Long-suffering investors in the $1 trillion U.S. leveraged loan market saw some relief in 2018’s second quarter, as the reward for participating in LBO loans, vs the risk incurred, hit its highest level in six years, according to LCD.
For this analysis LCD employed yield per unit of leverage (YPL) to gauge risk/reward, and looks only at loans backing LBOs.
Specifically, in the second quarter, U.S. loan investors saw an average 126 bps of YPL on LBO loans offered in the syndications market, up sharply from 95 bps in the first quarter. To calculate YPL, the yield to maturity of a credit is divided by the deal’s total leverage (debt/EBITDA).
It’s important to note that this increase was almost entirely a result of higher credit spreads in the market, as opposed to an increase in LIBOR, on which U.S. loan pricing is based (three-month LIBOR climbed steeply in Q1, but largely held steady in Q2).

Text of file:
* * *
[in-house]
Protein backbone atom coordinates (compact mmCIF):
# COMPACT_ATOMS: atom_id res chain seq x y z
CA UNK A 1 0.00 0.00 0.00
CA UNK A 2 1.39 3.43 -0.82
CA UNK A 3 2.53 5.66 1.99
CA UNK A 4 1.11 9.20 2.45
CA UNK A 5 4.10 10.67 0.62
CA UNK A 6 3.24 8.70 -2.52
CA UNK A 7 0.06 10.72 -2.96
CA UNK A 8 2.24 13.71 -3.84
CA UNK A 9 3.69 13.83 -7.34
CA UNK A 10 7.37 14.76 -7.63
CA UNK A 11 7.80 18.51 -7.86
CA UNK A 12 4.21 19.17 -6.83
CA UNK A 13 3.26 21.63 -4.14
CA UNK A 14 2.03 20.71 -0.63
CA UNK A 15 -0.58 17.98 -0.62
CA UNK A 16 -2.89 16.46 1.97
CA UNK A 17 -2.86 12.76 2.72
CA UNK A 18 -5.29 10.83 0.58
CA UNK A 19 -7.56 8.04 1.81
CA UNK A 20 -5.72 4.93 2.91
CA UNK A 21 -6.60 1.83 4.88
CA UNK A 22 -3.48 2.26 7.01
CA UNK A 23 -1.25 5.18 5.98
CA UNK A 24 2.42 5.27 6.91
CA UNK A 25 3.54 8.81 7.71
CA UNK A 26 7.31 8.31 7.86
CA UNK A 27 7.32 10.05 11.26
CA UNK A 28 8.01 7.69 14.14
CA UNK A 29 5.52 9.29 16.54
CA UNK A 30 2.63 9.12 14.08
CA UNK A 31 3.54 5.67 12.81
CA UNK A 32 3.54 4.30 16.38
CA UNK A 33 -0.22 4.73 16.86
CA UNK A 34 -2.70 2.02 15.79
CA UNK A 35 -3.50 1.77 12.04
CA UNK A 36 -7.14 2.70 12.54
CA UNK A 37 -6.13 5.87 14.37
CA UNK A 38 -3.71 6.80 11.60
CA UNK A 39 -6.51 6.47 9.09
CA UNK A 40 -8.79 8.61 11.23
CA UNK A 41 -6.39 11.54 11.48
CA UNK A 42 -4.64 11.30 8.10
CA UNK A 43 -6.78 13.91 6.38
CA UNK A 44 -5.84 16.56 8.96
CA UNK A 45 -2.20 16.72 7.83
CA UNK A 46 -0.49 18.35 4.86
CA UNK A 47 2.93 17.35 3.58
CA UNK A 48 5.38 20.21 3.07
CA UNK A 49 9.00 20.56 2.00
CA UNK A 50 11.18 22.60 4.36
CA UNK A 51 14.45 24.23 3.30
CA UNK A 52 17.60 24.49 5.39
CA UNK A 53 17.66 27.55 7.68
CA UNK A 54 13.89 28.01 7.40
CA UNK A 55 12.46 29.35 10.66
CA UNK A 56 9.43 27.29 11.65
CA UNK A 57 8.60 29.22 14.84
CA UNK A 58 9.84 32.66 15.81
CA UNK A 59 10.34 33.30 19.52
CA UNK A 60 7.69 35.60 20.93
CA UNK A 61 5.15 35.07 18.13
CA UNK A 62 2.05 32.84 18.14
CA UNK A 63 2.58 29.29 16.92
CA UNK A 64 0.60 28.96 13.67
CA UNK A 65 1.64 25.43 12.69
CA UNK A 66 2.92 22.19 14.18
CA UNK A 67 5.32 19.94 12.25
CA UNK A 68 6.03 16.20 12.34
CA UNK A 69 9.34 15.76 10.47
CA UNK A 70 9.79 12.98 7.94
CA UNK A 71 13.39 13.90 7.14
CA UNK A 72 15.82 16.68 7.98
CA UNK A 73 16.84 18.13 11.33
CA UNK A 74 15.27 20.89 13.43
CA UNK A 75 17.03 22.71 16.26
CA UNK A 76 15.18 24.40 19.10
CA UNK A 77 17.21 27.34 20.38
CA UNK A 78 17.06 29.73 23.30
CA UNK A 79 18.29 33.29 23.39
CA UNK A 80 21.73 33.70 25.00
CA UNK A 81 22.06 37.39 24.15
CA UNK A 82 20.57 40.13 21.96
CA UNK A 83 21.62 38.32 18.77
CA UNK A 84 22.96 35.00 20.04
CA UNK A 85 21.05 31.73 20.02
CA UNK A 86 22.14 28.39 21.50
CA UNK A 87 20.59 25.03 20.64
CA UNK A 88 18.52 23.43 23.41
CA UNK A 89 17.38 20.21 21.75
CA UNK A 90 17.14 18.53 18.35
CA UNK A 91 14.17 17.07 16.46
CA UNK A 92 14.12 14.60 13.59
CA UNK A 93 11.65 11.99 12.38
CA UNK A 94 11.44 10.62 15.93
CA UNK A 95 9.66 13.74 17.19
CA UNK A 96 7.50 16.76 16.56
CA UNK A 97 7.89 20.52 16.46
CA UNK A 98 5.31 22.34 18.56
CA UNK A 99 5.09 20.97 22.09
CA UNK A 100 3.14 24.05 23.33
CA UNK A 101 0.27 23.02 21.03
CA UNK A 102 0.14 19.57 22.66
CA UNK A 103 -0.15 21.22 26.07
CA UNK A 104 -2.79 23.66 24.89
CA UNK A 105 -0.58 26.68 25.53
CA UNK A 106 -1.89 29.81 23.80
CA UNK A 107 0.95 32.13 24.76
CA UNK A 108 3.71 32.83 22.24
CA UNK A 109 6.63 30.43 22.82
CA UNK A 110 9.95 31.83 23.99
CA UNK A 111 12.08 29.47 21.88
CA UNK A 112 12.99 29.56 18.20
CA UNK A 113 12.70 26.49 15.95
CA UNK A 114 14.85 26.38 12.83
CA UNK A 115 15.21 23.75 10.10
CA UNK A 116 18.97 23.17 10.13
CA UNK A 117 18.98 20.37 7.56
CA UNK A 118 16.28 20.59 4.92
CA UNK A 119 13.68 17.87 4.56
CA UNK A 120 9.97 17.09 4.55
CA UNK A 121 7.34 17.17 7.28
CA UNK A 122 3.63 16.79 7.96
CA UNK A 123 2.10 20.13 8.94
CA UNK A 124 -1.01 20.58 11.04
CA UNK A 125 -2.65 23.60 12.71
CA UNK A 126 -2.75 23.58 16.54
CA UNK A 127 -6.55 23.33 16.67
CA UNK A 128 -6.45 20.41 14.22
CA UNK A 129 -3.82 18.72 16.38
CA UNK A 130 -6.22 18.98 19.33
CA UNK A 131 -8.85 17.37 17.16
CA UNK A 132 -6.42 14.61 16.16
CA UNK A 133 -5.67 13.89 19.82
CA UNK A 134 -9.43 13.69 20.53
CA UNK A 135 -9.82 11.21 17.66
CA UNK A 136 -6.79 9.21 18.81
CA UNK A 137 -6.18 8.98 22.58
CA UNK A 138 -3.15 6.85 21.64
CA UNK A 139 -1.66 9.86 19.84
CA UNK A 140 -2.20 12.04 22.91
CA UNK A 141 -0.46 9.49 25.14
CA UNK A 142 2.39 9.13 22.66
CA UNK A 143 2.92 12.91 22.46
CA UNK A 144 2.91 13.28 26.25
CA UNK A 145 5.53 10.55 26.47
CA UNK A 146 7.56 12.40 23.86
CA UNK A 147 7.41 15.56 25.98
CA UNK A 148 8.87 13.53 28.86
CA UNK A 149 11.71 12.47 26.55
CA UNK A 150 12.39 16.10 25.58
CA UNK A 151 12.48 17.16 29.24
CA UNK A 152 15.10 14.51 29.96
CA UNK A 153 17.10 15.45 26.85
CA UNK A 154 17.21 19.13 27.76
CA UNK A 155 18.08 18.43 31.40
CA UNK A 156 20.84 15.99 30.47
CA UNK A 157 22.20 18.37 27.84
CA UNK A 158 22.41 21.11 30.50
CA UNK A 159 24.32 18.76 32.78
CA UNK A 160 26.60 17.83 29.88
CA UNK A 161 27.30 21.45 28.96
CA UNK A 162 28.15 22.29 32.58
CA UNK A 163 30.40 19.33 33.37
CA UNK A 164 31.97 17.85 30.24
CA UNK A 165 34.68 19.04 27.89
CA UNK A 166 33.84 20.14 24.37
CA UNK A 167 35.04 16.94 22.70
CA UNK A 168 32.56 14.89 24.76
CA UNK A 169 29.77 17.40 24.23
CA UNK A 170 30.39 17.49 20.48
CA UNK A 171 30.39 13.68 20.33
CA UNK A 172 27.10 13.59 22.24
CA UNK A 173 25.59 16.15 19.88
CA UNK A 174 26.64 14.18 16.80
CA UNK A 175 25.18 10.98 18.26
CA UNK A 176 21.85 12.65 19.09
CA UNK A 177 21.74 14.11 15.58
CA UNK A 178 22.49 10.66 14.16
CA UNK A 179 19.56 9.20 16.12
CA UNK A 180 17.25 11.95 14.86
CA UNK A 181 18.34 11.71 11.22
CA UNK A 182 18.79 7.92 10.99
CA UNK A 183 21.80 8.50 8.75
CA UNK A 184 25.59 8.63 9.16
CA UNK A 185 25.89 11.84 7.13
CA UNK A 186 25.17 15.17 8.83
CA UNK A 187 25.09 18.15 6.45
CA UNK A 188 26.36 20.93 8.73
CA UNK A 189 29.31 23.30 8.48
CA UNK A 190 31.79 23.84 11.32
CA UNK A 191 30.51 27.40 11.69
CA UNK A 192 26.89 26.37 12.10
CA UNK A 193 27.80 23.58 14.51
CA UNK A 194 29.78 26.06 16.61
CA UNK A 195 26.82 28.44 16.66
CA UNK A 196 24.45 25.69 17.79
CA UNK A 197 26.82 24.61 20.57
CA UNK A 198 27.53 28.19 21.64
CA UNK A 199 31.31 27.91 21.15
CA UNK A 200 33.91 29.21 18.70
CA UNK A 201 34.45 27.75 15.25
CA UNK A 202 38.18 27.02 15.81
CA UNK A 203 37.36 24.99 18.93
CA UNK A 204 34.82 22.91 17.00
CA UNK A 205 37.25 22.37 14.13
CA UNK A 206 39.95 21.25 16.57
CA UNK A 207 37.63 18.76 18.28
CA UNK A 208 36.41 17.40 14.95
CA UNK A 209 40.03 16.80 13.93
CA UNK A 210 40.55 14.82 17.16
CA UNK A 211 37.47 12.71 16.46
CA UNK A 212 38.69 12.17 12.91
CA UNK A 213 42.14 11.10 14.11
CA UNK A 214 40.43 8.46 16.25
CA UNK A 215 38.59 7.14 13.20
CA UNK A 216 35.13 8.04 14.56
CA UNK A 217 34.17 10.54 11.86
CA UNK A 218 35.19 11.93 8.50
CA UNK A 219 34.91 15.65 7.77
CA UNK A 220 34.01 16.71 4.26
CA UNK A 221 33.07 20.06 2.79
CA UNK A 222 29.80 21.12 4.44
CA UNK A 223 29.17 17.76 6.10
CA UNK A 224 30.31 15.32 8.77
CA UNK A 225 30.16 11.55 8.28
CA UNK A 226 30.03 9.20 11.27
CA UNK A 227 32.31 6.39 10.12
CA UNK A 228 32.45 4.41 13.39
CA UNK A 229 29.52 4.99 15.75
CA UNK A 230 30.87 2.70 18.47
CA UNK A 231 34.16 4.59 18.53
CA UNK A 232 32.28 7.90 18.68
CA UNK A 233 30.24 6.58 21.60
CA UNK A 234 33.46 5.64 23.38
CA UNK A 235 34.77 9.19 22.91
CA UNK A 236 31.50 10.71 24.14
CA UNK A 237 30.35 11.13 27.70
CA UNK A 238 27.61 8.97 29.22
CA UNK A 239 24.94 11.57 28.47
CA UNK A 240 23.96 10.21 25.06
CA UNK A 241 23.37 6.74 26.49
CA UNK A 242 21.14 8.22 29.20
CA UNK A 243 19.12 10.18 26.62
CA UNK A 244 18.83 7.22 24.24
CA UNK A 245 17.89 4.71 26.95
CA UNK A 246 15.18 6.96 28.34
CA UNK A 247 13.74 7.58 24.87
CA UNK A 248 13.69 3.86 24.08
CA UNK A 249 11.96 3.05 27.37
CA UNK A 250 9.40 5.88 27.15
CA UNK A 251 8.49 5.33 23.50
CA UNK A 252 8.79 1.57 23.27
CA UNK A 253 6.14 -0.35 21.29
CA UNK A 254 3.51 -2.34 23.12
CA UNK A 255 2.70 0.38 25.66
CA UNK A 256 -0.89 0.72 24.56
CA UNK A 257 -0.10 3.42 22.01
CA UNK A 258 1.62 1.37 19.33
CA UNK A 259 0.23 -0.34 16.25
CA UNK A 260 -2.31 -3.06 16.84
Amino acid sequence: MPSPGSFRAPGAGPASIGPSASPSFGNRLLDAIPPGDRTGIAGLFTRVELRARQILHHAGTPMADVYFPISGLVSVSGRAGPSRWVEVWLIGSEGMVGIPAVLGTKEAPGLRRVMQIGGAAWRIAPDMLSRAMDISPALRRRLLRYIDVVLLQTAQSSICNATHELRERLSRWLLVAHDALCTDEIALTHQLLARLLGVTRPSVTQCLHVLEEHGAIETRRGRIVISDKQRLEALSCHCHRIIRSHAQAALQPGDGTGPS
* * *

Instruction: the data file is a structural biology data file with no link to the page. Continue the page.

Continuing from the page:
The brighter risk/reward scenario for U.S. loan investors came as cash inflows from retail players – via loan funds and ETFs – slowed, compared to heavy net deposits earlier in the year. The relative slowdown, combined with a hefty $25 billion of LBO loans entering the market in May and June, had investors in the rare position of calling some shots during the syndications process in July, forcing increasing numbers of issuers to sweeten pricing and/or alter terms. Hence the notable increase in YPL (and spread per leverage).
After a slow start, however, loan issuance in the latter half of July has picked up, with issuer-friendly price flexes resuming, so it will be interesting to see how the risk/reward profile in the leveraged loan market shifts going forward. – Staff reports
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